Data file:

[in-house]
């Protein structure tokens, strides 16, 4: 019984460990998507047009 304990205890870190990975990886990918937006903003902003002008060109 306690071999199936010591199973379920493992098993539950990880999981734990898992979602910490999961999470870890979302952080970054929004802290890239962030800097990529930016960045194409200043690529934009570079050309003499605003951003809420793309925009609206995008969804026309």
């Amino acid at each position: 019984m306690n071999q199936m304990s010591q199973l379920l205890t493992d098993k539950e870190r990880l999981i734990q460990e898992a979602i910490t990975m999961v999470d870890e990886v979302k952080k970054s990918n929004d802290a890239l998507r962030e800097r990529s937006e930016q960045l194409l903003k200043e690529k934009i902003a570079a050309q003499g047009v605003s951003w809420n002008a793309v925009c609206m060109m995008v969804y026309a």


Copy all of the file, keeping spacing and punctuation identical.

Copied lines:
[in-house]
């Protein structure tokens, strides 16, 4: 019984460990998507047009 304990205890870190990975990886990918937006903003902003002008060109 306690071999199936010591199973379920493992098993539950990880999981734990898992979602910490999961999470870890979302952080970054929004802290890239962030800097990529930016960045194409200043690529934009570079050309003499605003951003809420793309925009609206995008969804026309």
């Amino acid at each position: 019984m306690n071999q199936m304990s010591q199973l379920l205890t493992d098993k539950e870190r990880l999981i734990q460990e898992a979602i910490t990975m999961v999470d870890e990886v979302k952080k970054s990918n929004d802290a890239l998507r962030e800097r990529s937006e930016q960045l194409l903003k200043e690529k934009i902003a570079a050309q003499g047009v605003s951003w809420n002008a793309v925009c609206m060109m995008v969804y026309a």